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Contrary to the popular belief that "infinity is not a number; it's a concept," numbers that are not finite do exist. Mathematicians call them transfinite numbers. Just like ordinary numbers, some transfinite numbers are larger than others. This can be thought of as there being different levels of infinity, where some infinities are "more infinite" than others. If we draw a family tree in which every generation has finitely many offspring, and every chain of descendants is finite, then it is clear that we cannot have infinitely many family members. In the realm of the transfinite, things are not as intuitive: If we draw a family tree in which every generation has offspring at a certain level of infinity, and every chain of descendants is at that same level of infinity, it is possible (though not necessary) that the total number of family members is at a higher level of infinity.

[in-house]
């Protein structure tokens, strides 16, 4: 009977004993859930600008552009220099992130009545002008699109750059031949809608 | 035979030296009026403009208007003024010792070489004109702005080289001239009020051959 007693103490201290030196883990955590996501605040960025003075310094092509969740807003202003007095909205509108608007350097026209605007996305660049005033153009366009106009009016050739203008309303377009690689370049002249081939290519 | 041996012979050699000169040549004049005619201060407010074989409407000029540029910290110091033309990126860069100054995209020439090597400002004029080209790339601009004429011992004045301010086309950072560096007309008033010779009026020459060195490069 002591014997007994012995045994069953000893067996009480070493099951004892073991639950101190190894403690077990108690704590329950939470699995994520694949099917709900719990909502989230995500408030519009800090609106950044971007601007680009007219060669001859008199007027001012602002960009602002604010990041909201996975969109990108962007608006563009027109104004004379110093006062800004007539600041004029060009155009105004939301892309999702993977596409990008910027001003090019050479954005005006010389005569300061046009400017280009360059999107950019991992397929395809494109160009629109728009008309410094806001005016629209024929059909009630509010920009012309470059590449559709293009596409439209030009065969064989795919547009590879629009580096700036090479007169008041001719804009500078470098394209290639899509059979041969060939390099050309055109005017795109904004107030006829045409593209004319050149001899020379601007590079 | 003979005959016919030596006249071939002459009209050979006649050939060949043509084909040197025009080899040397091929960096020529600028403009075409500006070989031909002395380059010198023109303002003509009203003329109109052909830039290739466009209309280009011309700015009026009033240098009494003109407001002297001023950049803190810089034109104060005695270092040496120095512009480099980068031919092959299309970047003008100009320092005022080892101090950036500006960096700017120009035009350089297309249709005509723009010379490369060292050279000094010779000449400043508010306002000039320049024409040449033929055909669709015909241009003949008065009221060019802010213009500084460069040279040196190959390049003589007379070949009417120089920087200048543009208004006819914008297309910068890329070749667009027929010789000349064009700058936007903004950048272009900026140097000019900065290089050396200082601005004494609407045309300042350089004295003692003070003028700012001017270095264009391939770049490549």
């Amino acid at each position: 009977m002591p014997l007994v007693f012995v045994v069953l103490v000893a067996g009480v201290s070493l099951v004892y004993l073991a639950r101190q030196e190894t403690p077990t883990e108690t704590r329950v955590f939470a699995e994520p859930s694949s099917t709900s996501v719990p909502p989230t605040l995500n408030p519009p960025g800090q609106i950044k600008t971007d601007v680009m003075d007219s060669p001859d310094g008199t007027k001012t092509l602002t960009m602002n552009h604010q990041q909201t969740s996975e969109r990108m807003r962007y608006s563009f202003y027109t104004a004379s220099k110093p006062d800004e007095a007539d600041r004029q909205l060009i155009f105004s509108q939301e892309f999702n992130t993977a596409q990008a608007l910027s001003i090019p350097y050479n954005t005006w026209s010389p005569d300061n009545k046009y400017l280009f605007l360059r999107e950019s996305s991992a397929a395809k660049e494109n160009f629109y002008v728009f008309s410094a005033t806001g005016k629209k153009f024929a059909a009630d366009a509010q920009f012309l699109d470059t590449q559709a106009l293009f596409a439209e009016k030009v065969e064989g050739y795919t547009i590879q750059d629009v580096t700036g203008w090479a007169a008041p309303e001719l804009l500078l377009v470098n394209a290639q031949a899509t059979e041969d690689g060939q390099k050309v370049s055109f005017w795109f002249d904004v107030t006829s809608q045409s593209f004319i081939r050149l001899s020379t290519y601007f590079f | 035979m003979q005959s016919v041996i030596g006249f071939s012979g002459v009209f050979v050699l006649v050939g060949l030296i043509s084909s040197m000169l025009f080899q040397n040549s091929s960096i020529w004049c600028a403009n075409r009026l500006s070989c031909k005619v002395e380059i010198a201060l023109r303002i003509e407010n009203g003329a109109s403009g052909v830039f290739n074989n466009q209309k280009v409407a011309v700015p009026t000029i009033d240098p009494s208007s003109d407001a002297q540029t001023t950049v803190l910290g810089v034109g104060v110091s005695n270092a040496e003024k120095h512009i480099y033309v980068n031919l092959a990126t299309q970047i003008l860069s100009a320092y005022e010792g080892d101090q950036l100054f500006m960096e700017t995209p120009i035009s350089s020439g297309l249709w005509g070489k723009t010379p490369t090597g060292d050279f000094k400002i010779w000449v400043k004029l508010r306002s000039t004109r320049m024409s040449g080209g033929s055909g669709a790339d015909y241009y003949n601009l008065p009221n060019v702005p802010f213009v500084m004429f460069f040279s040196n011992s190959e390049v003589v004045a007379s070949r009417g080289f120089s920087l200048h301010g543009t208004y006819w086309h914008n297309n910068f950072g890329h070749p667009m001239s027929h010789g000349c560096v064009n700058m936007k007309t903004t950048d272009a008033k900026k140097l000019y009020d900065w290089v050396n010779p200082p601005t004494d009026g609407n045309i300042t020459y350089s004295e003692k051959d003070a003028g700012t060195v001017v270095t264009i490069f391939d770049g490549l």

Lynne C. Yengulalp
Primary Advisor's Department
Stander Symposium poster
Lian, Chester E., "An Aronszajn Tree" (2013). Stander Symposium Posters. 290.